Anti-Social

There’s a passage early in Irvine Welsh’s novel Trainspotting where protagonist Renton decides to kick his heroin habit, which he manages, though not without some difficulty (and a trip to the Worst Toilet in Scotland). Afterwards he finds that his friend Sick Boy has come off the smack too, just to piss off Renton by showing how easily he could do it.

In a similar spirit, I resolved last month to quit Facebook, just to prove to myself that I could. Rather to my surprise it’s been pretty painless; after a couple of days the urge to click the familiar blue icon on my phone more or less completely faded. I was a bit worried that, divorced from my carefully curated timeline, I might fall out of touch with world events and popular culture, but it turns out that looking at the BBC news a couple of times a day and listening to the radio are just as effective in this regard as compulsively checking the latest minor updates every few minutes, so I don’t feel that I’ve lost anything terribly valuable.

What have I actually gained though? A gratifying glow of smugness when I sit on the train and look at all the sheeple hypnotised by their corporate overlords of course, and probably something intangible, like a deeper connection with the natural world around me or the like. I can’t say that I’ve done anything particularly constructive with the hour or two a day freed up by this change in habit, but I guess regaining the ability to just do nothing for periods of time is actually quite valuable.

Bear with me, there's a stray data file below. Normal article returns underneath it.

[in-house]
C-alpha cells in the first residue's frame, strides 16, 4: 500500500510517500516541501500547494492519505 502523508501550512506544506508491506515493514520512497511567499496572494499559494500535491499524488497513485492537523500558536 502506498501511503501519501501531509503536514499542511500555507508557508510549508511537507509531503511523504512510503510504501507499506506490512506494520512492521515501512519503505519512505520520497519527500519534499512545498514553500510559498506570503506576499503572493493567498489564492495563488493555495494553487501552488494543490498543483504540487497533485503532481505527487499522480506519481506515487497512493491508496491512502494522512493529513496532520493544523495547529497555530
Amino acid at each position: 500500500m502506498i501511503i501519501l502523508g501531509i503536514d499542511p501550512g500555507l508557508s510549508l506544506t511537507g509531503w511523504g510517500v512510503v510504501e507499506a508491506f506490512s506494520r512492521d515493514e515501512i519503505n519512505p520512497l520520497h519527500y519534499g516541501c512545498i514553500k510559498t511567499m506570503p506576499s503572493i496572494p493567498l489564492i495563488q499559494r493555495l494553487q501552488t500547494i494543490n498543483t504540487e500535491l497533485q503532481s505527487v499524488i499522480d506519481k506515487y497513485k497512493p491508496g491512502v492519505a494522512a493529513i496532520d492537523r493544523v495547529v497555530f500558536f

In the story Renton eventually relapses, and his subsequent detox is exponentially more horrifying than the first, so I suppose that I shouldn’t get too complacent after just a few weeks of abstinence. I need to find some other diversional activity – perhaps I’ll take up blogging again…

Waking from the virtual dream

Towards the end of 2011 I wrote a post about the different strands of my online life; back then this blog, and my associated Second Life persona, were by far the most time-consuming portion of my virtual existence.

Fast-forward to today, and we find SLS almost moribund, and my avatar utilised only sporadically. The total time I spend online is about half what it was, and my most active presence is the Facebook account which carries my real name.

Does this shift away from anonymity and virtuality have any deeper meaning? Probably not. My retreat from the (relative) depth of blogging into the shallows of social media seems to be in line with general trends, and there are various personal factors that have kept my focus on reality of late. I’m not sure whether these are good developments; the time I spend consuming mindless click-bait on Facebook probably would be better employed in composing thoughtful posts on this space, but I can’t say that eschewing SL interaction in favour of seeing my real friends a bit more has been an entirely bad thing. I am a bit sad that the liberation from corporeal limitations that Second Life seemed to promise never really materialised though.